Premier League Managerial Changes: Do They Guarantee Success? Stats


The twenty Premier League teams for next season are very close to being finalised, with the final place being decided this weekend in a £120m game between Crystal Palace & Watford.  Both clubs have had new managers in the last 10 months and both are (almost) reaping the rewards.

This means that 15 of the 20 teams that will be competing in the Premier League next season will have changed their Manager in the previous 12 months:

  • Manchester United
  • Manchester City
  • Chelsea
  • Everton
  • Tottenham Hotspur
  • Liverpool
  • West Brom
  • Swansea City
  • Norwich City
  • Stoke City
  • Southampton
  • Aston Villa
  • Sunderland
  • Hull City
  • Crystal Palace or Watford

Its important to note that not all of these changes are as a result of a manager being sacked, indeed 4 of them were as a result of managers moving on to ‘bigger’ clubs, 1 due to retirement and 1 to take on the England managers job.  However, regardless of the reasons for change, I wanted to look at the impact of the new manager taking over and also what will be expected of the new managers next season.

I think it’s fair to state that when a club hires a new manager the minimum that they expect of the replacement is an improvement in the team performance. In essence, if an outgoing manager has won 10 points in the previous 10 games, the new guy has to get 11 out of the same number of games, doesn’t he?

In order to assess the improvements that arise from a new manager coming in, I’ve done a comparison of the newbies that were introduced by Premier League clubs either before or during last season against their predecessors, over the same amount of games. For instance, Paolo Di Canio managed Sunderland for 7 games so I have compared this against Martin O’Neills last 7 games.  Of course there may be a difference in the quality of opposition over the 7 games, however these are purely as a result of scheduling and club chairmen are aware of the games coming up anyway.

 (I have restricted the comparison to the teams that were playing in the Premier League in the 2012/13 season).



In pictorial terms there’s no-one that really jumps out as having a huge impact compared to the previous manager.  In fact, only 1 manager bettered their predecessor by more than 2 wins, Paul Lambert at Villa with 3 more wins by Alex McLeish.  So does that mean that Lambert was the best Premier League replacement last season?  The next chart shows the overall points difference by club:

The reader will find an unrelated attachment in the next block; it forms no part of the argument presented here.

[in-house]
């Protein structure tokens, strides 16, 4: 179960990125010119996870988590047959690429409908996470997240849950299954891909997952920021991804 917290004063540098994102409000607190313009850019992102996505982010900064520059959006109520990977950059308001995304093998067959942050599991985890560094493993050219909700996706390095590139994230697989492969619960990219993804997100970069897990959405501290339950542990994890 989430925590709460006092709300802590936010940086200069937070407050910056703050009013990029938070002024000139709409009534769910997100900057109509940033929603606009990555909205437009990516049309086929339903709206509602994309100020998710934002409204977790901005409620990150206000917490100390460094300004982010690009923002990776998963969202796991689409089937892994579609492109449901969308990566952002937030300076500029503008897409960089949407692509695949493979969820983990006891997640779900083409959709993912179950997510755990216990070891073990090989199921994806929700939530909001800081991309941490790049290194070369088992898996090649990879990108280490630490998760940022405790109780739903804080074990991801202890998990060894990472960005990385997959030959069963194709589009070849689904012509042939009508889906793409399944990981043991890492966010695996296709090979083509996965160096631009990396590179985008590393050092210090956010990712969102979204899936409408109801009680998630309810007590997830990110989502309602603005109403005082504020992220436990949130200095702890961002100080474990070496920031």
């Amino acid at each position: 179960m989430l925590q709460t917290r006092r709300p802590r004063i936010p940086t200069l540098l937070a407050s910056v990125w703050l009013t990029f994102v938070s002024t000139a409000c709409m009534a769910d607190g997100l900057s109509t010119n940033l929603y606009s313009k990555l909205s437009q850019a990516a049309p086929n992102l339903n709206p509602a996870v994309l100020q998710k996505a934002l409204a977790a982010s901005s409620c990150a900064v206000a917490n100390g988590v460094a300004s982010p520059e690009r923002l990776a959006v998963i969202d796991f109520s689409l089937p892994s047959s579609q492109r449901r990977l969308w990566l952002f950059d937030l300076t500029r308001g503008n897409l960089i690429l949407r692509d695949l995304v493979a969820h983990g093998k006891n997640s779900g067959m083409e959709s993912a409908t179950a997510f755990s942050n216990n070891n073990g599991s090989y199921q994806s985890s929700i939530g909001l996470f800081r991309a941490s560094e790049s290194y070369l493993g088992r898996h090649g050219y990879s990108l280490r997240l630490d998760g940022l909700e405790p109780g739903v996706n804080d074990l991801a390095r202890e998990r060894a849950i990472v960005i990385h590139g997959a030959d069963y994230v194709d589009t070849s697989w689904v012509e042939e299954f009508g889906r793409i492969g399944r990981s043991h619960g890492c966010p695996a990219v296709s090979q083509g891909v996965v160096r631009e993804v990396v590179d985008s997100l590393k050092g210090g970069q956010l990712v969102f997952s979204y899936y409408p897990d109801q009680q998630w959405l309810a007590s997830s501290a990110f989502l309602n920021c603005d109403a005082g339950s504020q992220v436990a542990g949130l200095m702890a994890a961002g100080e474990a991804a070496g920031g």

So, compared to their predecessor over the same number of games, Brendan Rodgers comes out on top with 9 points more than Dalglish (38 games) and Paolo Di Canio follows in 2nd by gaining 6 points more than Martin O’Neill (7 games).

Despite all the plaudits and praise that Michael Laudrup has received, even being touted for the Everton job in some media reports, he actually finished 1 point behind Rodgers 11/12 Swansea points.  Laudrup did however manage this whilst delivering a net transfer spend of +£10,709,600 versus Rodgers -£10,907,600.

Chris Hughton will no doubt be delighted with finishing 11th in the league, despite finishing 3 points behind Lamberts Norwich side the previous season.  Those 3 points would have given Norwich a 9th place finish.

To give a better ‘at a glance’ view, the following shows Points per Game:


When Martin O’Neill was sacked by Sunderland there were a lot of comments on Twitter questioning the decision, and particularly the timing of it.  Clearly his last 7 games giving a PPG of just 0.29 was rotten.  Di Canio managing 1.14 PPG seems to justify the decision.

Interestingly, the same questions were asked about Southamptons sacking of Nigel Adkins.  The fact that Pochettino managed exactly the same record of wins, draws & losses as Adkins (over the same amount of games) means that the questions remain unanswered.  The only positive influence that Pochettino has had so far is that Southampton conceded less goals (20 v Adkins 25).

So, 5 of the 8 managerial changes delivered positive improvement.  Only time will tell if they can continue to do so next season.

There will be (at least) 5 Premier League clubs with new managers next season so, in closing, I wanted to take a quick look at the challenges ahead of them (2012/13 figures):


Clearly David Moyes has a huge (almost impossible) task ahead of him, having to emulate (and quite frankly to better) Sir Alex.  In fact, none of the jobs look easy.  The only one where I would be confident enough to put money on an improvement is Chelsea, and only if Jose Mourinho does go back.

There will no doubt be lots of interest in the Stoke job as it appears it requires the lowest level of success to have an impact.  However, they are clearly keen to move into a more ‘continental’ style of football and shrug off their reputation of being a ‘typically English’ kind of team.  To do this will they will need to recruit a foreign manager, or at least a British manager with a continental style, and how many of them will be looking to take on the ‘project’.  I wouldn’t be surprised though to see Zola’s name linked if Watford fail to gain promotion.

Stoke & Zola, a match made in Heaven.


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